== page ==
Candidates gave timed responses to the same questions Saturday, but could not rebut comments. “This is a forum, not a debate,” Surry Republican Party Chairman Mark Jones told the audience.
Sanctuary cities unpopular
Though the seven are vying for different offices under an array of circumstances, one thing they all seemed to have in common Saturday was a desire to end illegal immigration.
The presence of sanctuary cities that serve as safe havens for illegals was a key focus during the event, where discussion indicated that such places are not just in California but North Carolina.
“They might not call them sanctuary cities, but they are sanctuary cities,” Randleman said.
In responding to a question about how to solve immigration problems through laws already on the books, the Wilkesboro lawmaker offered a solution regarding sanctuaries.
“The thing we keep coming back to is withholding their funding,” said Randleman, who believes those localities will find they can’t survive without state dollars and alter their stance on illegals.
“But it is a major problem.”
Ballard also favors cutting funding to such cities.
Rep. Stevens, who was worked as an attorney for 32 years, said the issue is complicated. “How do you prove who is sanctuary cities?” she said of cases in which no such official declarations have been made.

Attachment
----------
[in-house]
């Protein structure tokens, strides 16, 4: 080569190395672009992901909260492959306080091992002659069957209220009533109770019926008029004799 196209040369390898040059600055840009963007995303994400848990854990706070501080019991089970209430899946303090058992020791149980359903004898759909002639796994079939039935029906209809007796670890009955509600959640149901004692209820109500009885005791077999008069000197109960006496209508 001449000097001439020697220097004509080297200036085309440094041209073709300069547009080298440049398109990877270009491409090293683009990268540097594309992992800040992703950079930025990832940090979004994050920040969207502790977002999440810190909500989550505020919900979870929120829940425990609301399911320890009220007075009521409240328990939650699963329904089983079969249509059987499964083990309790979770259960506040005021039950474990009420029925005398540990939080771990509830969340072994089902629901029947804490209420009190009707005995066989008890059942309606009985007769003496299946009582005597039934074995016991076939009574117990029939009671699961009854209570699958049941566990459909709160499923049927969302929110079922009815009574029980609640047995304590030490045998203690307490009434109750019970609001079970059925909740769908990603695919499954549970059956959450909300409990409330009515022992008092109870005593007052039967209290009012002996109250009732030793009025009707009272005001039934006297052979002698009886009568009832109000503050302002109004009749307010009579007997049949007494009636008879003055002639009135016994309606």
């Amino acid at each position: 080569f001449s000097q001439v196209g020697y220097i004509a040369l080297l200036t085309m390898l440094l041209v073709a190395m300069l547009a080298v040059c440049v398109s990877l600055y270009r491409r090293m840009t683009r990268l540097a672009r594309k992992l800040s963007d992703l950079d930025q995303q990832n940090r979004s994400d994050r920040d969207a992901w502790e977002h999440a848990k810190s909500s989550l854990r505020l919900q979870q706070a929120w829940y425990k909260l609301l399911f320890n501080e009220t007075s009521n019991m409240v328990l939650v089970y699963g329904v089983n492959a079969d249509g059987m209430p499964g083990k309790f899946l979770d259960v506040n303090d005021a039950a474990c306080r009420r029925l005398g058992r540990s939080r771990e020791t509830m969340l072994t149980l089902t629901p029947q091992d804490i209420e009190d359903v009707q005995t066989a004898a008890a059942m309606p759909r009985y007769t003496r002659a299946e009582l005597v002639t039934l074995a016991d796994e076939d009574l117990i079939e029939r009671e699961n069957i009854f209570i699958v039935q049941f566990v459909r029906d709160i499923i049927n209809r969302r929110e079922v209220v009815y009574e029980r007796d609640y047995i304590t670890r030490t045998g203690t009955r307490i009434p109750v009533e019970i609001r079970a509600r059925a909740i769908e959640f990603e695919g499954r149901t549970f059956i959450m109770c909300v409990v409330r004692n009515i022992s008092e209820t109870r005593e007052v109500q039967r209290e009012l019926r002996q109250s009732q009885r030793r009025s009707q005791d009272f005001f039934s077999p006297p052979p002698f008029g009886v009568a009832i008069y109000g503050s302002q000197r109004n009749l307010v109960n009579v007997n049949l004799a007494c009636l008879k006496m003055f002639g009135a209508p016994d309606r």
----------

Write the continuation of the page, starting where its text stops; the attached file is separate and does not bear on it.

Stevens also mentioned that the apprehension of illegal immigrants is largely a federal rather than state function. “It’s not that we’ve ignored it,” she said of North Carolina legislators, but there is a need to proceed cautiously.
Poindexter thinks another way to attack the problem is more controls on social services programs that undocumented individuals might be accessing, such as food stamps. He said if illegals are receiving such assistance, it represents a slap in the face to legal residents who don’t tap into those programs.
“They’re hardworking people out there that can’t even support their family.”
Hall says he will resist any efforts to allow illegals to obtain North Carolina driver’s licenses, which has been attempted in the past.
Gentry, the opponent of Foxx, offered a differing view of sanctuary cities.